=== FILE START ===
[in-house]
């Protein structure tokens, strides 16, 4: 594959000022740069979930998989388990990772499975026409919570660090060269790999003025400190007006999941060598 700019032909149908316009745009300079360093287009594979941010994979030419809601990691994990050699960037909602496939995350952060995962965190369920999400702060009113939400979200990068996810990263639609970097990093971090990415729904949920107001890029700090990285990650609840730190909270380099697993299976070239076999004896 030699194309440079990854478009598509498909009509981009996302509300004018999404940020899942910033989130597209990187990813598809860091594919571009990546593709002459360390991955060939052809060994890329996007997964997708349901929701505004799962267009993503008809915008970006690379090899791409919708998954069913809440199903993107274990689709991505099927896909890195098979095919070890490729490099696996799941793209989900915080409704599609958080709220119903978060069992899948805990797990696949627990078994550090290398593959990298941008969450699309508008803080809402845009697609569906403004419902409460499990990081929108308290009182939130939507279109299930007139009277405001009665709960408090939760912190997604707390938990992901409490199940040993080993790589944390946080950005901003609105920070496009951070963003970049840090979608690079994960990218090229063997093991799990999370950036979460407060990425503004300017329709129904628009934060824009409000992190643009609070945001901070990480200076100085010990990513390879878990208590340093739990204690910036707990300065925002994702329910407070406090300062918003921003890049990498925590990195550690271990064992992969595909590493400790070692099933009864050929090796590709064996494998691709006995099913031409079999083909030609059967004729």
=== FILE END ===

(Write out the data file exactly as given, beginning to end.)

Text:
[in-house]
């Protein structure tokens, strides 16, 4: 594959000022740069979930998989388990990772499975026409919570660090060269790999003025400190007006999941060598 700019032909149908316009745009300079360093287009594979941010994979030419809601990691994990050699960037909602496939995350952060995962965190369920999400702060009113939400979200990068996810990263639609970097990093971090990415729904949920107001890029700090990285990650609840730190909270380099697993299976070239076999004896 030699194309440079990854478009598509498909009509981009996302509300004018999404940020899942910033989130597209990187990813598809860091594919571009990546593709002459360390991955060939052809060994890329996007997964997708349901929701505004799962267009993503008809915008970006690379090899791409919708998954069913809440199903993107274990689709991505099927896909890195098979095919070890490729490099696996799941793209989900915080409704599609958080709220119903978060069992899948805990797990696949627990078994550090290398593959990298941008969450699309508008803080809402845009697609569906403004419902409460499990990081929108308290009182939130939507279109299930007139009277405001009665709960408090939760912190997604707390938990992901409490199940040993080993790589944390946080950005901003609105920070496009951070963003970049840090979608690079994960990218090229063997093991799990999370950036979460407060990425503004300017329709129904628009934060824009409000992190643009609070945001901070990480200076100085010990990513390879878990208590340093739990204690910036707990300065925002994702329910407070406090300062918003921003890049990498925590990195550690271990064992992969595909590493400790070692099933009864050929090796590709064996494998691709006995099913031409079999083909030609059967004729």